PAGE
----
The abyssal voyage of the argonauts: Deep-sea in situ observations reveal the contribution of cephalopod egg cases to the carbon pump

Hoving, H.J.T.; Amon, D.; Bodur, Y.; Haeckel, M.; Jones, Daniel ORCID:; Neitzel, P.; Simon Lledo, Erik ORCID:; Smith, C.R.; Stauffer, J.B.; Sweetman, A.K.; Purser, A.. 2022 The abyssal voyage of the argonauts: Deep-sea in situ observations reveal the contribution of cephalopod egg cases to the carbon pump. Deep Sea Research Part I: Oceanographic Research Papers, 183, 103719.

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Calcifying plankton in the upper ocean produce calcium carbonate (CaCO3) shells that sink to the seafloor after death resulting in the vertical transport of inorganic carbon in shells and organic carbon in carcasses. In situ observations of pelagic detritus on the abyssal plain are very scarce. Carcasses are rapidly scavenged and shells may dissolve owing to undersaturation of deep waters with respect to CaCO3. We observed more than 300 egg cases of the epipelagic cephalopod Argonauta sp. in 9 large seafloor image surveys investigated across the Clarion Clipperton Zone in the Pacific between 2010 and 2020. Females of this octopus produce calcite egg cases that are used for buoyancy and as substrate on which to attach their eggs in the water column. These cases sink to the seafloor, presumably upon death of the octopus. In one area, between 3970 and 4551 m water depth surveyed in 2019, we documented more than 200 complete and fragments of egg cases (5.84 ± 1.8 cm in size) on the seafloor, complete and broken and in various states of dissolution. Here, we present observations of egg case dissolution in situ and of 99 white deposits that were likely largely dissolved egg cases. Our observations reveal a previously undocumented pathway of epipelagic inorganic carbon to the abyssal plain. Preliminary estimations indicate that the local contribution of Argonauta egg cases to the vertical transport of carbonates is likely small compared to other planktonic calcifiers, but the geographic extent of the deposition in the eastern Pacific is apparently large. This study highlights the need for in situ observations to discover and document carbon fluxes in the deep sea, and for consideration of life history traits in unraveling elusive pathways within the biological pump.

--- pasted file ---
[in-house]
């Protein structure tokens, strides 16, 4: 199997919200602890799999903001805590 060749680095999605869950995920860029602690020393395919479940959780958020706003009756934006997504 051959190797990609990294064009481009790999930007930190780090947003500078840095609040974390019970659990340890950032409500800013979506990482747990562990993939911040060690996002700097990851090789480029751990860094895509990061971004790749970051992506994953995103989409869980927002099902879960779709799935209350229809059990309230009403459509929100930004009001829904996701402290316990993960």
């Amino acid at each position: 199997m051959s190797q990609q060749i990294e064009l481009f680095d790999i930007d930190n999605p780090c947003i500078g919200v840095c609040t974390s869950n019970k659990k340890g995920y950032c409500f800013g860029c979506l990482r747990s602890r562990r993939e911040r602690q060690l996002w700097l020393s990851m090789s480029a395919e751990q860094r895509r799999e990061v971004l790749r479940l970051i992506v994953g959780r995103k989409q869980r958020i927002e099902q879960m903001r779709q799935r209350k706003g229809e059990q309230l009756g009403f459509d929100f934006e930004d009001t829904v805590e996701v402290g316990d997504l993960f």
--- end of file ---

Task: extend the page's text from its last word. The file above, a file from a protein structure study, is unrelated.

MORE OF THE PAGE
Item Type: Publication - Article
Digital Object Identifier (DOI):
Programmes: NOC Programmes > Ocean BioGeosciences
ISSN: 09670637
Date made live: 20 Jul 2022 13:06 +0 (UTC)

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